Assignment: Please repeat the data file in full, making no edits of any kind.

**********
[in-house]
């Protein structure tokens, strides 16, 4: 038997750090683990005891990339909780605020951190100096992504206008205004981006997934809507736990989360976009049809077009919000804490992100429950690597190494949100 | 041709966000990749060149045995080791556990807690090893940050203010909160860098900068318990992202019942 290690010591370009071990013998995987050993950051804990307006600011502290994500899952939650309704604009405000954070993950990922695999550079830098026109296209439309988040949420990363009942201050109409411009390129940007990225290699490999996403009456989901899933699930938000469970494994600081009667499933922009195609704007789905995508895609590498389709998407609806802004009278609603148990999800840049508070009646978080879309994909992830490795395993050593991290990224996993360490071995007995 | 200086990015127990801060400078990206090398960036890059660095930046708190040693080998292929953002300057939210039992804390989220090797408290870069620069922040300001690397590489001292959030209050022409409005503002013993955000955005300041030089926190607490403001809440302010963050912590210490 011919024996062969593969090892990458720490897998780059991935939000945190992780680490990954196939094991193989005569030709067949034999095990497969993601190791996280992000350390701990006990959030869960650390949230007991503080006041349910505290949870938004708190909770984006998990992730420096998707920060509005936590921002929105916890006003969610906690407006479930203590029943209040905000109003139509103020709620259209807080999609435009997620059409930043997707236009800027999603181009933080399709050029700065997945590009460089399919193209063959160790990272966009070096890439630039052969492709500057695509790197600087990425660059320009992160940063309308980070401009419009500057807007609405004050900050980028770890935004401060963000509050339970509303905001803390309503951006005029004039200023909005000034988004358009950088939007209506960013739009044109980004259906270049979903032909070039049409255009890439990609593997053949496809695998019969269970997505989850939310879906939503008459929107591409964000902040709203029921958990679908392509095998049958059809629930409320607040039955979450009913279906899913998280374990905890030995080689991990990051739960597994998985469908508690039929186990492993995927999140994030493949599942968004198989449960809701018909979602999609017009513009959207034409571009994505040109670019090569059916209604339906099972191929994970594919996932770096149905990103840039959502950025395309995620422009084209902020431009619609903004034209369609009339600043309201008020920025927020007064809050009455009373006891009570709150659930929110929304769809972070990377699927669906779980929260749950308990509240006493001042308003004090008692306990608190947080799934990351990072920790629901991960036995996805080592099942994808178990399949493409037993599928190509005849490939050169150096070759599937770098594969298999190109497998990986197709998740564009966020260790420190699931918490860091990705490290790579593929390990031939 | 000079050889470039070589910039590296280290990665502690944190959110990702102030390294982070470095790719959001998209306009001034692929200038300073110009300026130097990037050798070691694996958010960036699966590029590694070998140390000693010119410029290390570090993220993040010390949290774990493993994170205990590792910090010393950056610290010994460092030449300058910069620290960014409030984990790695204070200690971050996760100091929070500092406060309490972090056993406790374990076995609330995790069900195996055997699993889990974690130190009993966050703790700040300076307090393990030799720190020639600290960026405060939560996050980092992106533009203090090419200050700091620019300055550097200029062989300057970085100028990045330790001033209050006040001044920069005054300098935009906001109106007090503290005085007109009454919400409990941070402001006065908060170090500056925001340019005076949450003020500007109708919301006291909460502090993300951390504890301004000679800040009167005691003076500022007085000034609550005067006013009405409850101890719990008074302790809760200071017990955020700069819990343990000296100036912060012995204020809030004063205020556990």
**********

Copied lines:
[in-house]
């Protein structure tokens, strides 16, 4: 038997750090683990005891990339909780605020951190100096992504206008205004981006997934809507736990989360976009049809077009919000804490992100429950690597190494949100 | 041709966000990749060149045995080791556990807690090893940050203010909160860098900068318990992202019942 290690010591370009071990013998995987050993950051804990307006600011502290994500899952939650309704604009405000954070993950990922695999550079830098026109296209439309988040949420990363009942201050109409411009390129940007990225290699490999996403009456989901899933699930938000469970494994600081009667499933922009195609704007789905995508895609590498389709998407609806802004009278609603148990999800840049508070009646978080879309994909992830490795395993050593991290990224996993360490071995007995 | 200086990015127990801060400078990206090398960036890059660095930046708190040693080998292929953002300057939210039992804390989220090797408290870069620069922040300001690397590489001292959030209050022409409005503002013993955000955005300041030089926190607490403001809440302010963050912590210490 011919024996062969593969090892990458720490897998780059991935939000945190992780680490990954196939094991193989005569030709067949034999095990497969993601190791996280992000350390701990006990959030869960650390949230007991503080006041349910505290949870938004708190909770984006998990992730420096998707920060509005936590921002929105916890006003969610906690407006479930203590029943209040905000109003139509103020709620259209807080999609435009997620059409930043997707236009800027999603181009933080399709050029700065997945590009460089399919193209063959160790990272966009070096890439630039052969492709500057695509790197600087990425660059320009992160940063309308980070401009419009500057807007609405004050900050980028770890935004401060963000509050339970509303905001803390309503951006005029004039200023909005000034988004358009950088939007209506960013739009044109980004259906270049979903032909070039049409255009890439990609593997053949496809695998019969269970997505989850939310879906939503008459929107591409964000902040709203029921958990679908392509095998049958059809629930409320607040039955979450009913279906899913998280374990905890030995080689991990990051739960597994998985469908508690039929186990492993995927999140994030493949599942968004198989449960809701018909979602999609017009513009959207034409571009994505040109670019090569059916209604339906099972191929994970594919996932770096149905990103840039959502950025395309995620422009084209902020431009619609903004034209369609009339600043309201008020920025927020007064809050009455009373006891009570709150659930929110929304769809972070990377699927669906779980929260749950308990509240006493001042308003004090008692306990608190947080799934990351990072920790629901991960036995996805080592099942994808178990399949493409037993599928190509005849490939050169150096070759599937770098594969298999190109497998990986197709998740564009966020260790420190699931918490860091990705490290790579593929390990031939 | 000079050889470039070589910039590296280290990665502690944190959110990702102030390294982070470095790719959001998209306009001034692929200038300073110009300026130097990037050798070691694996958010960036699966590029590694070998140390000693010119410029290390570090993220993040010390949290774990493993994170205990590792910090010393950056610290010994460092030449300058910069620290960014409030984990790695204070200690971050996760100091929070500092406060309490972090056993406790374990076995609330995790069900195996055997699993889990974690130190009993966050703790700040300076307090393990030799720190020639600290960026405060939560996050980092992106533009203090090419200050700091620019300055550097200029062989300057970085100028990045330790001033209050006040001044920069005054300098935009906001109106007090503290005085007109009454919400409990941070402001006065908060170090500056925001340019005076949450003020500007109708919301006291909460502090993300951390504890301004000679800040009167005691003076500022007085000034609550005067006013009405409850101890719990008074302790809760200071017990955020700069819990343990000296100036912060012995204020809030004063205020556990």